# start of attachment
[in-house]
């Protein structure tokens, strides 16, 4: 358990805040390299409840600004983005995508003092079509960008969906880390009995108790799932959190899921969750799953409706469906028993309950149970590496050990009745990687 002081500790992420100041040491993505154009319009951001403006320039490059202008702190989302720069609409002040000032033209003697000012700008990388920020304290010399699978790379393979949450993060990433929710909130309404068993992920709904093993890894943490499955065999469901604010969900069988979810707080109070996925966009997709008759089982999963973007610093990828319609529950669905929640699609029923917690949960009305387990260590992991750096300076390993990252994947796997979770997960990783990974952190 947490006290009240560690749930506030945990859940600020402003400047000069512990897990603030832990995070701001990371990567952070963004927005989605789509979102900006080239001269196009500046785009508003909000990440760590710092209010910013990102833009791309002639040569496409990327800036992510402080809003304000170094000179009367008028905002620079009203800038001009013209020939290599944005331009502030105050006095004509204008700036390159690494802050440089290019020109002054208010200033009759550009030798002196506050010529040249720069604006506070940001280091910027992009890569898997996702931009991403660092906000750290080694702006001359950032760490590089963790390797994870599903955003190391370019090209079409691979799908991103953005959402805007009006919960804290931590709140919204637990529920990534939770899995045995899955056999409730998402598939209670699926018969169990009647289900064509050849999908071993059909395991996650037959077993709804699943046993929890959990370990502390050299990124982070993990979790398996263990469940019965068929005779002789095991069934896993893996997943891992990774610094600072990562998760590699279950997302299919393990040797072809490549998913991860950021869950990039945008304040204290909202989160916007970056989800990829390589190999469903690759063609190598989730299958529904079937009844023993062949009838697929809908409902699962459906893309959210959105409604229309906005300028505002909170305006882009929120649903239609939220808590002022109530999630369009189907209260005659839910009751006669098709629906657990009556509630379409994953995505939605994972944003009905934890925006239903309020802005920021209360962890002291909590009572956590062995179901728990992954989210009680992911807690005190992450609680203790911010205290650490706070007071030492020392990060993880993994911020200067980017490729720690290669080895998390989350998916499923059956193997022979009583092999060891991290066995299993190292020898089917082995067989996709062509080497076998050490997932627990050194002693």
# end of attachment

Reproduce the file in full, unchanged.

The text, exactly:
[in-house]
């Protein structure tokens, strides 16, 4: 358990805040390299409840600004983005995508003092079509960008969906880390009995108790799932959190899921969750799953409706469906028993309950149970590496050990009745990687 002081500790992420100041040491993505154009319009951001403006320039490059202008702190989302720069609409002040000032033209003697000012700008990388920020304290010399699978790379393979949450993060990433929710909130309404068993992920709904093993890894943490499955065999469901604010969900069988979810707080109070996925966009997709008759089982999963973007610093990828319609529950669905929640699609029923917690949960009305387990260590992991750096300076390993990252994947796997979770997960990783990974952190 947490006290009240560690749930506030945990859940600020402003400047000069512990897990603030832990995070701001990371990567952070963004927005989605789509979102900006080239001269196009500046785009508003909000990440760590710092209010910013990102833009791309002639040569496409990327800036992510402080809003304000170094000179009367008028905002620079009203800038001009013209020939290599944005331009502030105050006095004509204008700036390159690494802050440089290019020109002054208010200033009759550009030798002196506050010529040249720069604006506070940001280091910027992009890569898997996702931009991403660092906000750290080694702006001359950032760490590089963790390797994870599903955003190391370019090209079409691979799908991103953005959402805007009006919960804290931590709140919204637990529920990534939770899995045995899955056999409730998402598939209670699926018969169990009647289900064509050849999908071993059909395991996650037959077993709804699943046993929890959990370990502390050299990124982070993990979790398996263990469940019965068929005779002789095991069934896993893996997943891992990774610094600072990562998760590699279950997302299919393990040797072809490549998913991860950021869950990039945008304040204290909202989160916007970056989800990829390589190999469903690759063609190598989730299958529904079937009844023993062949009838697929809908409902699962459906893309959210959105409604229309906005300028505002909170305006882009929120649903239609939220808590002022109530999630369009189907209260005659839910009751006669098709629906657990009556509630379409994953995505939605994972944003009905934890925006239903309020802005920021209360962890002291909590009572956590062995179901728990992954989210009680992911807690005190992450609680203790911010205290650490706070007071030492020392990060993880993994911020200067980017490729720690290669080895998390989350998916499923059956193997022979009583092999060891991290066995299993190292020898089917082995067989996709062509080497076998050490997932627990050194002693």